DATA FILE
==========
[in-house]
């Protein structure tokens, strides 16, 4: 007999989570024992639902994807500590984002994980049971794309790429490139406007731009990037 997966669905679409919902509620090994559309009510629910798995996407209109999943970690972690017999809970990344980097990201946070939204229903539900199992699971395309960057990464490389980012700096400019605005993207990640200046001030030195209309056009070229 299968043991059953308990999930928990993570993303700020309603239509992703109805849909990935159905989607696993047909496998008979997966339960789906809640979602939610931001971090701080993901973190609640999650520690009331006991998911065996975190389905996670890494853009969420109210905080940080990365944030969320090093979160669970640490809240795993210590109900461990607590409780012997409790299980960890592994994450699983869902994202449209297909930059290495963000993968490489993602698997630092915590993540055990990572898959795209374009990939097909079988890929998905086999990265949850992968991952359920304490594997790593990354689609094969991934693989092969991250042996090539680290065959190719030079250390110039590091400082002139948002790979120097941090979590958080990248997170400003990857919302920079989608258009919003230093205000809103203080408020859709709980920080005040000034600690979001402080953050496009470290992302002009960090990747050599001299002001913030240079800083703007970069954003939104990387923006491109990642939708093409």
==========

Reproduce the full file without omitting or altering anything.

[in-house]
């Protein structure tokens, strides 16, 4: 007999989570024992639902994807500590984002994980049971794309790429490139406007731009990037 997966669905679409919902509620090994559309009510629910798995996407209109999943970690972690017999809970990344980097990201946070939204229903539900199992699971395309960057990464490389980012700096400019605005993207990640200046001030030195209309056009070229 299968043991059953308990999930928990993570993303700020309603239509992703109805849909990935159905989607696993047909496998008979997966339960789906809640979602939610931001971090701080993901973190609640999650520690009331006991998911065996975190389905996670890494853009969420109210905080940080990365944030969320090093979160669970640490809240795993210590109900461990607590409780012997409790299980960890592994994450699983869902994202449209297909930059290495963000993968490489993602698997630092915590993540055990990572898959795209374009990939097909079988890929998905086999990265949850992968991952359920304490594997790593990354689609094969991934693989092969991250042996090539680290065959190719030079250390110039590091400082002139948002790979120097941090979590958080990248997170400003990857919302920079989608258009919003230093205000809103203080408020859709709980920080005040000034600690979001402080953050496009470290992302002009960090990747050599001299002001913030240079800083703007970069954003939104990387923006491109990642939708093409």